While we wait for the current slate of new ammonia plants to start up this year, here's a reminder of the projects that are still in development across North America.
More than a dozen major ammonia plants are in various stages of planning or financing. None of these have started construction yet. Some have been stuck in limbo for years, while others keep making progress. The project pipeline represents a potential investment of over $20 billion and additional ammonia capacity of more than 9 million tons per year.
Obviously, not every project will move ahead - in fact, conventional wisdom says none will - but new trends are emerging that may influence their success or failure.
A list of the biggest projects follows below, summarizing their evolving costs, pushed-back schedules, and changing EPC contractors.
IFFCO Canada's off-again, on-again urea plant has been put "on hold" ... again.
This project was first put on hold last year, when, in December 2014, they took a "strategic pause" because there was too much doubt about securing a long-term gas supply, and also because the engineering and construction costs had swollen to $2 billion, far above the original estimate of $1.2 billion.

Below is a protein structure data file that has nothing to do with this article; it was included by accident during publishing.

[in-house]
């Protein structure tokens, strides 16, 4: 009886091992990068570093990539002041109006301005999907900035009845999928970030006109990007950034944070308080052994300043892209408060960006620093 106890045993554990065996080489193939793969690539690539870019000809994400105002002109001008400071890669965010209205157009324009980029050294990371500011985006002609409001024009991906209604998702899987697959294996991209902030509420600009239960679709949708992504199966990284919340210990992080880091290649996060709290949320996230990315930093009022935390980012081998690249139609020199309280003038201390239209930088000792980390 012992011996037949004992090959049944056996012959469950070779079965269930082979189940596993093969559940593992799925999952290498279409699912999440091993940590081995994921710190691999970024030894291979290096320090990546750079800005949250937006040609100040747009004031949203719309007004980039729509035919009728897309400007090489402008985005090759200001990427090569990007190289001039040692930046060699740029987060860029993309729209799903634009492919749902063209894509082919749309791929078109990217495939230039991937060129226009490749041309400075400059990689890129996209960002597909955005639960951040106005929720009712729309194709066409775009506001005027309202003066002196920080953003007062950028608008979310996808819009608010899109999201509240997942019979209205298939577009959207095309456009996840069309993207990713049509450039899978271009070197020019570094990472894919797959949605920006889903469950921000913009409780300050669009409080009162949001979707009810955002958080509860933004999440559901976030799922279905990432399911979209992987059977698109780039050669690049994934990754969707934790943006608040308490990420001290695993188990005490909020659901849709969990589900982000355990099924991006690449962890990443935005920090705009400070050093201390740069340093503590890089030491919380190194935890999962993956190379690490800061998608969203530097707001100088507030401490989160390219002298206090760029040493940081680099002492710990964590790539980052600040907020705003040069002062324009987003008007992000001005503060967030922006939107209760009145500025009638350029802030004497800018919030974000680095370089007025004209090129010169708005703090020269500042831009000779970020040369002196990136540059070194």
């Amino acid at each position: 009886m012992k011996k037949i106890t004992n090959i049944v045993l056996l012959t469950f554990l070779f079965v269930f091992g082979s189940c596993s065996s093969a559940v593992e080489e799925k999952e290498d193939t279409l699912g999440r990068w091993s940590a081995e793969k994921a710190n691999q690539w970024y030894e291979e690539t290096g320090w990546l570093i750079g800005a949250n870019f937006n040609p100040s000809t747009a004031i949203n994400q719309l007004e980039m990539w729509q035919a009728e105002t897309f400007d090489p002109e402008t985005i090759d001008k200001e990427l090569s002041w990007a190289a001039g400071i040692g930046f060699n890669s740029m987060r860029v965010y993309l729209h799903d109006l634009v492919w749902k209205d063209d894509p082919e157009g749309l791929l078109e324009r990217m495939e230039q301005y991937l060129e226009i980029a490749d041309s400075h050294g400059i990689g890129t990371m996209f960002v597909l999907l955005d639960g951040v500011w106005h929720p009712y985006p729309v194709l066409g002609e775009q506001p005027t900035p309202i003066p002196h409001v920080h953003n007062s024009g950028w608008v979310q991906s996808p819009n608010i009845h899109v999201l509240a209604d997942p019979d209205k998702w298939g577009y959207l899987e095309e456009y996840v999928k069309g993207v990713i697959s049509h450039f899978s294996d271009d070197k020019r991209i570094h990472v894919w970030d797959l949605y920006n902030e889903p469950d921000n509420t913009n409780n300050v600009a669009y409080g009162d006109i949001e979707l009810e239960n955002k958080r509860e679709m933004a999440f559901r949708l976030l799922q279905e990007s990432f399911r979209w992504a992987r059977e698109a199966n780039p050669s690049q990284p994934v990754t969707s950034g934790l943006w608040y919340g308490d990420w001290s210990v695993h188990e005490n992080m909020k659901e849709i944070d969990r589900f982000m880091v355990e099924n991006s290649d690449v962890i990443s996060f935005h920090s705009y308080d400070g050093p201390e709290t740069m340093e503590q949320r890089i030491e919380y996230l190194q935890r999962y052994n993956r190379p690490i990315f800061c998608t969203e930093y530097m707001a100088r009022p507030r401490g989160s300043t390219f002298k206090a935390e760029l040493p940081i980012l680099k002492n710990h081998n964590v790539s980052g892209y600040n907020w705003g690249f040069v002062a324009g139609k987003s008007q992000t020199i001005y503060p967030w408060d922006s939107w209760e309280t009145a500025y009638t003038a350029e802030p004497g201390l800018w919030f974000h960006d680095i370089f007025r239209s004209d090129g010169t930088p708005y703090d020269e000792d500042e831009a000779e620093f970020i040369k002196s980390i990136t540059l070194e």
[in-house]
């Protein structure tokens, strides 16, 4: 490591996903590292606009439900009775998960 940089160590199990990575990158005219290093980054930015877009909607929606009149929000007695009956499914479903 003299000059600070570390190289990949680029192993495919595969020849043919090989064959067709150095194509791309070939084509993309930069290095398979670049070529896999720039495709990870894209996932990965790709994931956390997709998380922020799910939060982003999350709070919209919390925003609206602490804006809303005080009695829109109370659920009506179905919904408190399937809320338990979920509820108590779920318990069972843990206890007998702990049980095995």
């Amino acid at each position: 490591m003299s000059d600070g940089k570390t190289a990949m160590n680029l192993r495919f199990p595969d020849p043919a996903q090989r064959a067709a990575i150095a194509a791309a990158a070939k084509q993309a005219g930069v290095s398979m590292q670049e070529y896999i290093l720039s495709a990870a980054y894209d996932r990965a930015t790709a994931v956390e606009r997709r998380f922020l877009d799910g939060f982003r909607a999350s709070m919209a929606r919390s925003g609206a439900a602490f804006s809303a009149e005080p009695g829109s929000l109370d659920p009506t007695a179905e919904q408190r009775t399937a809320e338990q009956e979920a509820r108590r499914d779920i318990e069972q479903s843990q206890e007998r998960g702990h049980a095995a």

But by June 2015, IFFCO Canada was moving ahead again, with progress on a natural gas supply agreement and a new and more affordable EPC partner. Within six months, a broader and less easily solved problem has wrecked the project's financials anew: global urea prices.
SUMMARY STATUS: On hold (again)
""Le projet n'est pas mort." In October 2016, IFFCO Canada reduced itself to a skeleton staff, with plans to keep the project "sur la glace" until the urea market recovers. In December 2015, it put the urea plant on hold "until favourable economic conditions prevail." The project had only been "reactivated" in June 2015, having previously been put on "strategic pause" in December 2014. In 2014, its backers coped with snowballing costs and no secure supply of natural gas but, in 2015, it was the market price of urea that dropped too low for the financiers' comfort.